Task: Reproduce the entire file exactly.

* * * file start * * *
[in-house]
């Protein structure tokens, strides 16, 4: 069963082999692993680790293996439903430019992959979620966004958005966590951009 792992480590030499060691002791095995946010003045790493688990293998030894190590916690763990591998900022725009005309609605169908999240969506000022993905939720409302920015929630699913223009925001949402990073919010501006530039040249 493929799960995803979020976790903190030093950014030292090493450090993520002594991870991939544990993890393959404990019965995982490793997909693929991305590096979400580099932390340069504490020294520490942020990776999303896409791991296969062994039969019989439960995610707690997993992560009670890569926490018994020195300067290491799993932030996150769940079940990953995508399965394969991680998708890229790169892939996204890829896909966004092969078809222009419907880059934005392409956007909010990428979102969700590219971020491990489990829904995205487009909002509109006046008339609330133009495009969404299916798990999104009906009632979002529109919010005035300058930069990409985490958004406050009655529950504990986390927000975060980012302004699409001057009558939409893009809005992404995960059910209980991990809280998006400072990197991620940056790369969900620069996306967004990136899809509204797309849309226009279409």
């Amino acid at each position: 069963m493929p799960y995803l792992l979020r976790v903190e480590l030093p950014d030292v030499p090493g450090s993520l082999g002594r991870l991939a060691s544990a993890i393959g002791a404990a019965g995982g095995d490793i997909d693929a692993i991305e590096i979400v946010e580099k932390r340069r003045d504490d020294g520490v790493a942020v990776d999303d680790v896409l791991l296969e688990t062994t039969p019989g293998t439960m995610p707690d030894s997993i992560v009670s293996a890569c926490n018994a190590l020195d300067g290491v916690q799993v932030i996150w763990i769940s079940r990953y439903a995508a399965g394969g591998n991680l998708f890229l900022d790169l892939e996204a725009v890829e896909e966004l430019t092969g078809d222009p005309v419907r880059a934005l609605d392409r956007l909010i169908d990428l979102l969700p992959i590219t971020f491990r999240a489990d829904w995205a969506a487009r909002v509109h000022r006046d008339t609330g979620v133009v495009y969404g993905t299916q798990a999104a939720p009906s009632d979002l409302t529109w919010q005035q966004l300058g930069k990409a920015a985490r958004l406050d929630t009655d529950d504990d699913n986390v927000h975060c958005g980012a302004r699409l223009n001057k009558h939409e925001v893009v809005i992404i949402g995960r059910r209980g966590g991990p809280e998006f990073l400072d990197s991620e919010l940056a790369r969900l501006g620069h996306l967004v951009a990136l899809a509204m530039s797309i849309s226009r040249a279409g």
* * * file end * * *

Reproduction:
[in-house]
């Protein structure tokens, strides 16, 4: 069963082999692993680790293996439903430019992959979620966004958005966590951009 792992480590030499060691002791095995946010003045790493688990293998030894190590916690763990591998900022725009005309609605169908999240969506000022993905939720409302920015929630699913223009925001949402990073919010501006530039040249 493929799960995803979020976790903190030093950014030292090493450090993520002594991870991939544990993890393959404990019965995982490793997909693929991305590096979400580099932390340069504490020294520490942020990776999303896409791991296969062994039969019989439960995610707690997993992560009670890569926490018994020195300067290491799993932030996150769940079940990953995508399965394969991680998708890229790169892939996204890829896909966004092969078809222009419907880059934005392409956007909010990428979102969700590219971020491990489990829904995205487009909002509109006046008339609330133009495009969404299916798990999104009906009632979002529109919010005035300058930069990409985490958004406050009655529950504990986390927000975060980012302004699409001057009558939409893009809005992404995960059910209980991990809280998006400072990197991620940056790369969900620069996306967004990136899809509204797309849309226009279409």
């Amino acid at each position: 069963m493929p799960y995803l792992l979020r976790v903190e480590l030093p950014d030292v030499p090493g450090s993520l082999g002594r991870l991939a060691s544990a993890i393959g002791a404990a019965g995982g095995d490793i997909d693929a692993i991305e590096i979400v946010e580099k932390r340069r003045d504490d020294g520490v790493a942020v990776d999303d680790v896409l791991l296969e688990t062994t039969p019989g293998t439960m995610p707690d030894s997993i992560v009670s293996a890569c926490n018994a190590l020195d300067g290491v916690q799993v932030i996150w763990i769940s079940r990953y439903a995508a399965g394969g591998n991680l998708f890229l900022d790169l892939e996204a725009v890829e896909e966004l430019t092969g078809d222009p005309v419907r880059a934005l609605d392409r956007l909010i169908d990428l979102l969700p992959i590219t971020f491990r999240a489990d829904w995205a969506a487009r909002v509109h000022r006046d008339t609330g979620v133009v495009y969404g993905t299916q798990a999104a939720p009906s009632d979002l409302t529109w919010q005035q966004l300058g930069k990409a920015a985490r958004l406050d929630t009655d529950d504990d699913n986390v927000h975060c958005g980012a302004r699409l223009n001057k009558h939409e925001v893009v809005i992404i949402g995960r059910r209980g966590g991990p809280e998006f990073l400072d990197s991620e919010l940056a790369r969900l501006g620069h996306l967004v951009a990136l899809a509204m530039s797309i849309s226009r040249a279409g």